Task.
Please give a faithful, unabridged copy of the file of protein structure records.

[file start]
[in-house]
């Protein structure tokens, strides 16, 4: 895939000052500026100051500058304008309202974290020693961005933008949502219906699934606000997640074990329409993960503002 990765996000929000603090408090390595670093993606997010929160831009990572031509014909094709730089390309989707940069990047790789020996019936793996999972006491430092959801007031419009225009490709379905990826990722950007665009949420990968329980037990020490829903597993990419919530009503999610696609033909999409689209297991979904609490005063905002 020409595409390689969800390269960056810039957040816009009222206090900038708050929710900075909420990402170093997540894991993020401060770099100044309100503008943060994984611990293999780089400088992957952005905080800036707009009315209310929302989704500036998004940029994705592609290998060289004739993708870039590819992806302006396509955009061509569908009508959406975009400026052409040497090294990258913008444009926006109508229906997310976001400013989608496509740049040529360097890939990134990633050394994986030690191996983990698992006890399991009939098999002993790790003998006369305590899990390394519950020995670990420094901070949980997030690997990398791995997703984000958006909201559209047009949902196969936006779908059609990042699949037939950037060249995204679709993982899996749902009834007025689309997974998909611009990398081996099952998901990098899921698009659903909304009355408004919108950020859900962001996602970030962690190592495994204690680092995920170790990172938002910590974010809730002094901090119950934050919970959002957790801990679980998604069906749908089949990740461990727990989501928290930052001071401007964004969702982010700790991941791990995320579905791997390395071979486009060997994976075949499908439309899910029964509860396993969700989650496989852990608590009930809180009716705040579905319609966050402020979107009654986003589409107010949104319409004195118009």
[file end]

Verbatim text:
[in-house]
């Protein structure tokens, strides 16, 4: 895939000052500026100051500058304008309202974290020693961005933008949502219906699934606000997640074990329409993960503002 990765996000929000603090408090390595670093993606997010929160831009990572031509014909094709730089390309989707940069990047790789020996019936793996999972006491430092959801007031419009225009490709379905990826990722950007665009949420990968329980037990020490829903597993990419919530009503999610696609033909999409689209297991979904609490005063905002 020409595409390689969800390269960056810039957040816009009222206090900038708050929710900075909420990402170093997540894991993020401060770099100044309100503008943060994984611990293999780089400088992957952005905080800036707009009315209310929302989704500036998004940029994705592609290998060289004739993708870039590819992806302006396509955009061509569908009508959406975009400026052409040497090294990258913008444009926006109508229906997310976001400013989608496509740049040529360097890939990134990633050394994986030690191996983990698992006890399991009939098999002993790790003998006369305590899990390394519950020995670990420094901070949980997030690997990398791995997703984000958006909201559209047009949902196969936006779908059609990042699949037939950037060249995204679709993982899996749902009834007025689309997974998909611009990398081996099952998901990098899921698009659903909304009355408004919108950020859900962001996602970030962690190592495994204690680092995920170790990172938002910590974010809730002094901090119950934050919970959002957790801990679980998604069906749908089949990740461990727990989501928290930052001071401007964004969702982010700790991941791990995320579905791997390395071979486009060997994976075949499908439309899910029964509860396993969700989650496989852990608590009930809180009716705040579905319609966050402020979107009654986003589409107010949104319409004195118009």